And I thought about it and realized, and I said to my mom, “Just now, Mom.”
So from that night onwards, much akin to humanity in its adolescence, I learned the crude tools of survival. And the framework of life was very, very simple then, to be honest. You know, I thought — you just ate what you got and did whatever you were told to do. I thought celiac was a vegetable, and vegan, of course, was Mr. Spock’s lost comrade in “Star Trek.”
You married the first girl that you dated, and you were a techie if you could fix the carburetor in your car. I really thought that gay was a sophisticated English word for happy. And Lesbian, of course, was the capital of Portugal, as you all know. Where was I?
We relied on systems created through the toil and sacrifice of generations before to protect us, and we felt that governments actually worked for our betterment. Science was simple and logical, Apple was still then just a fruit owned by Eve first and then Newton, not by Steve Jobs, until then. And “Eureka!” was what you screamed when you wanted to run naked on the streets. You went wherever life took you for work, and people were mostly welcoming of you.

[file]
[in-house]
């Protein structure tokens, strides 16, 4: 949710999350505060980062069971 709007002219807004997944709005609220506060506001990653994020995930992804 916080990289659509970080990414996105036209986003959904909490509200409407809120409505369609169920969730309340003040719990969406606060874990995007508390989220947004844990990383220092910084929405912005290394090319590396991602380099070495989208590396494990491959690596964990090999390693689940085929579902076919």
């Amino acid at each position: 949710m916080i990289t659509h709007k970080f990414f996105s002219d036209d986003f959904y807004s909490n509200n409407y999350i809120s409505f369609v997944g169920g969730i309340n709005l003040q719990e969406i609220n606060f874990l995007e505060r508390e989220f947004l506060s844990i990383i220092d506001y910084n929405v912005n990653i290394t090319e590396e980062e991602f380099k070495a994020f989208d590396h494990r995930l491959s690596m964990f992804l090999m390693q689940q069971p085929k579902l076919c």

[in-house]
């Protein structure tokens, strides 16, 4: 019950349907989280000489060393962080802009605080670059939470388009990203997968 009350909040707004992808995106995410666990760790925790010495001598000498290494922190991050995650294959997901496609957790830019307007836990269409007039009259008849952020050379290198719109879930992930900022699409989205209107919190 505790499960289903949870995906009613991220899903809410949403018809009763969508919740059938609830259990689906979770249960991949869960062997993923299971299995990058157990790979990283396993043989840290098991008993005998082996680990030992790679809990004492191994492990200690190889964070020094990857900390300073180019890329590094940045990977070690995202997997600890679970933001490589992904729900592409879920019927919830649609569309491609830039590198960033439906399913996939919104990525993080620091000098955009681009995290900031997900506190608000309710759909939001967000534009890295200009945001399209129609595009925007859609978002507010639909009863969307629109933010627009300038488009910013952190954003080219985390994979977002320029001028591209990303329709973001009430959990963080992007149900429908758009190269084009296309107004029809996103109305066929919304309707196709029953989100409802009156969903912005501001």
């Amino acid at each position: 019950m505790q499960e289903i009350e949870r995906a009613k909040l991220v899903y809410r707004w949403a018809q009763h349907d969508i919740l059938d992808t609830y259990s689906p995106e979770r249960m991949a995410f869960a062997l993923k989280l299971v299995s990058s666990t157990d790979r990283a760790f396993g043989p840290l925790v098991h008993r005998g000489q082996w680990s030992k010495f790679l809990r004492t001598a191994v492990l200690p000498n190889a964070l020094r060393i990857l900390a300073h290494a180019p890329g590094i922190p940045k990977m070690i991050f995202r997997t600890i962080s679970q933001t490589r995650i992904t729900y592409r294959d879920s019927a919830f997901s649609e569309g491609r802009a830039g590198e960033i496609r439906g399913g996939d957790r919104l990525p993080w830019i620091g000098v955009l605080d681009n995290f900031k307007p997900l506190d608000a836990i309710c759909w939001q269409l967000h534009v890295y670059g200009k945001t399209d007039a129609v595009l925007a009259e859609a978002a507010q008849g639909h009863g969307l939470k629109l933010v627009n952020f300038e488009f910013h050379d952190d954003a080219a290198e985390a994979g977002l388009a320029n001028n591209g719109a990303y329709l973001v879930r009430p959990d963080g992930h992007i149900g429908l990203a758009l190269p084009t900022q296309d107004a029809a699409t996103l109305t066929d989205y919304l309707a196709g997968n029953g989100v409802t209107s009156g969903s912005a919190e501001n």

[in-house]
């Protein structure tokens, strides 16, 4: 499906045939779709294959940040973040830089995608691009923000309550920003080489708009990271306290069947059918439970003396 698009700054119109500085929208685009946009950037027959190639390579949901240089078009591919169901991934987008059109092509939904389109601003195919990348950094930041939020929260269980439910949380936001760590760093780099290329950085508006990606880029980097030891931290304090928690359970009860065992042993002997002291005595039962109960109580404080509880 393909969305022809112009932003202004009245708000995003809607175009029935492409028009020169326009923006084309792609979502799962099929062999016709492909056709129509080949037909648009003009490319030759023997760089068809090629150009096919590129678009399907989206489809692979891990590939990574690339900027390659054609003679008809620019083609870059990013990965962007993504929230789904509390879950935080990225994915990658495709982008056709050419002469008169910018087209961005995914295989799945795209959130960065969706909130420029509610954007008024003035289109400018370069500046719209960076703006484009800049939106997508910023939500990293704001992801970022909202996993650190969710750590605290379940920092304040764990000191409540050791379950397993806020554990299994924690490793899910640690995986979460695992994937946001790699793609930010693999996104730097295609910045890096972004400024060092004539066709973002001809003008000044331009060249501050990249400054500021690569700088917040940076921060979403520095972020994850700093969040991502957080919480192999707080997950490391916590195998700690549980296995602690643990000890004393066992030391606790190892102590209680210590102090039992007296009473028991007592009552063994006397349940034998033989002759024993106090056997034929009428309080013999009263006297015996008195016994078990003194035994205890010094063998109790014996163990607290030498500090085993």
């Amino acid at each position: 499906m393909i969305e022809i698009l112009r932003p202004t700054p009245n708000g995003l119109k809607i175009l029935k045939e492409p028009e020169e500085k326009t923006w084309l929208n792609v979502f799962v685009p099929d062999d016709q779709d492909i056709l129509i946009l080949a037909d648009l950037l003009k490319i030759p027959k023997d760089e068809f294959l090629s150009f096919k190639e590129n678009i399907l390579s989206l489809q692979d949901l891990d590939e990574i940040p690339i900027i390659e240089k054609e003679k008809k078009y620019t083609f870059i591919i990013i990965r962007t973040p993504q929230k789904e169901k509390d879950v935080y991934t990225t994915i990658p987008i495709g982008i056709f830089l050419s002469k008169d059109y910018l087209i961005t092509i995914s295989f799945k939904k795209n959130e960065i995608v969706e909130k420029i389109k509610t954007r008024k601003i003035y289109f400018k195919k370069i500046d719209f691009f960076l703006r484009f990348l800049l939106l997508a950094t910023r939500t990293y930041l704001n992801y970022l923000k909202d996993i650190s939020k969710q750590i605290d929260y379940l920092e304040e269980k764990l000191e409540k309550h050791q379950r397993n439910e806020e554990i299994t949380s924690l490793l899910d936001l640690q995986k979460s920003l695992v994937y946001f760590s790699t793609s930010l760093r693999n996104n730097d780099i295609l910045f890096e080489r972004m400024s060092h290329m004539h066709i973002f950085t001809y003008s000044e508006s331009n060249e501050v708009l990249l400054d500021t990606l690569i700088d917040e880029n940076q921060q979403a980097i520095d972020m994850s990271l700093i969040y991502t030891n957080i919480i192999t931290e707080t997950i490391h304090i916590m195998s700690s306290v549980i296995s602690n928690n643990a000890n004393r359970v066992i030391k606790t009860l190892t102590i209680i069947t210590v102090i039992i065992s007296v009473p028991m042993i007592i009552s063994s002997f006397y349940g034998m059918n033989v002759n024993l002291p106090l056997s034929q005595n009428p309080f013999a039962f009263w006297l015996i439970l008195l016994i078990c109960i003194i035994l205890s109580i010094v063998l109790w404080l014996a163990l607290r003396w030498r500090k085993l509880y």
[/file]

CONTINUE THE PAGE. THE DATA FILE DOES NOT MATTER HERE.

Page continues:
Migration was a term then still reserved for Siberian trains, not human beings. Most importantly, you were who you were and you said what you thought.
Then in my late 20s, I shifted to the sprawling metropolis of Mumbai, and my framework, like the newly industrialized aspirational humanity, began to alter. In the urban rush for a new, more embellished survival, things started to look a little different.
I met people who had descended from all over the world, faces, races, genders, money-lenders. Definitions became more and more fluid. Work began to define you at that time in an overwhelmingly equalizing manner, and all the systems started to feel less reliable to me, almost too thick to hold on to the diversity of mankind and the human need to progress and grow.